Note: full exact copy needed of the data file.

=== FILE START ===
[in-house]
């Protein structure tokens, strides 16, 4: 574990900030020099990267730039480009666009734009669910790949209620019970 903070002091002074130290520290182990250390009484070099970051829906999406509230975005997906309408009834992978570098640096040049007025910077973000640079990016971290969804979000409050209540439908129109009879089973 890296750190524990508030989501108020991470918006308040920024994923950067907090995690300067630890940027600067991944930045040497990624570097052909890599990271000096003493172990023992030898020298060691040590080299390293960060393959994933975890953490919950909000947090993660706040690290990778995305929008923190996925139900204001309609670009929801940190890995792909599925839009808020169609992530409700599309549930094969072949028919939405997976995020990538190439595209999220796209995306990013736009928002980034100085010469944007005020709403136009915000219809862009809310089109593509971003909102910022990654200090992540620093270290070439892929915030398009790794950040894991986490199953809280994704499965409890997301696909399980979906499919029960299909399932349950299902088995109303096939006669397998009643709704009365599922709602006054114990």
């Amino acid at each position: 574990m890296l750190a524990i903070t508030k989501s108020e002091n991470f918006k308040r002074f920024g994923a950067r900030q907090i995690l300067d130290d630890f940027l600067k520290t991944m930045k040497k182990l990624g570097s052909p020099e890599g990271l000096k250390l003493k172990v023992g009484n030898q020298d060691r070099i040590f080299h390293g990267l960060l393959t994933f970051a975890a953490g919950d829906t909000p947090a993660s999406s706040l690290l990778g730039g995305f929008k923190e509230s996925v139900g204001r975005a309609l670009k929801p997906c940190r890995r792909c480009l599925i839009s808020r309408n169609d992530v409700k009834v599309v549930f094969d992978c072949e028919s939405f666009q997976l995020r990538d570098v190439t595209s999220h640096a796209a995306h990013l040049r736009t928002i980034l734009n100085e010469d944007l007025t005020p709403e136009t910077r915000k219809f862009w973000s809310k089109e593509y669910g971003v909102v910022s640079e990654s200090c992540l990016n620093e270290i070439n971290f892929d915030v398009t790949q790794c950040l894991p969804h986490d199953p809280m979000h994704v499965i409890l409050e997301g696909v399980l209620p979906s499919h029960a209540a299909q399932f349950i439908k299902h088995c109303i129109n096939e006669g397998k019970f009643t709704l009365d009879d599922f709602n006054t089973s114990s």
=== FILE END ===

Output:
[in-house]
């Protein structure tokens, strides 16, 4: 574990900030020099990267730039480009666009734009669910790949209620019970 903070002091002074130290520290182990250390009484070099970051829906999406509230975005997906309408009834992978570098640096040049007025910077973000640079990016971290969804979000409050209540439908129109009879089973 890296750190524990508030989501108020991470918006308040920024994923950067907090995690300067630890940027600067991944930045040497990624570097052909890599990271000096003493172990023992030898020298060691040590080299390293960060393959994933975890953490919950909000947090993660706040690290990778995305929008923190996925139900204001309609670009929801940190890995792909599925839009808020169609992530409700599309549930094969072949028919939405997976995020990538190439595209999220796209995306990013736009928002980034100085010469944007005020709403136009915000219809862009809310089109593509971003909102910022990654200090992540620093270290070439892929915030398009790794950040894991986490199953809280994704499965409890997301696909399980979906499919029960299909399932349950299902088995109303096939006669397998009643709704009365599922709602006054114990």
């Amino acid at each position: 574990m890296l750190a524990i903070t508030k989501s108020e002091n991470f918006k308040r002074f920024g994923a950067r900030q907090i995690l300067d130290d630890f940027l600067k520290t991944m930045k040497k182990l990624g570097s052909p020099e890599g990271l000096k250390l003493k172990v023992g009484n030898q020298d060691r070099i040590f080299h390293g990267l960060l393959t994933f970051a975890a953490g919950d829906t909000p947090a993660s999406s706040l690290l990778g730039g995305f929008k923190e509230s996925v139900g204001r975005a309609l670009k929801p997906c940190r890995r792909c480009l599925i839009s808020r309408n169609d992530v409700k009834v599309v549930f094969d992978c072949e028919s939405f666009q997976l995020r990538d570098v190439t595209s999220h640096a796209a995306h990013l040049r736009t928002i980034l734009n100085e010469d944007l007025t005020p709403e136009t910077r915000k219809f862009w973000s809310k089109e593509y669910g971003v909102v910022s640079e990654s200090c992540l990016n620093e270290i070439n971290f892929d915030v398009t790949q790794c950040l894991p969804h986490d199953p809280m979000h994704v499965i409890l409050e997301g696909v399980l209620p979906s499919h029960a209540a299909q399932f349950i439908k299902h088995c109303i129109n096939e006669g397998k019970f009643t709704l009365d009879d599922f709602n006054t089973s114990s």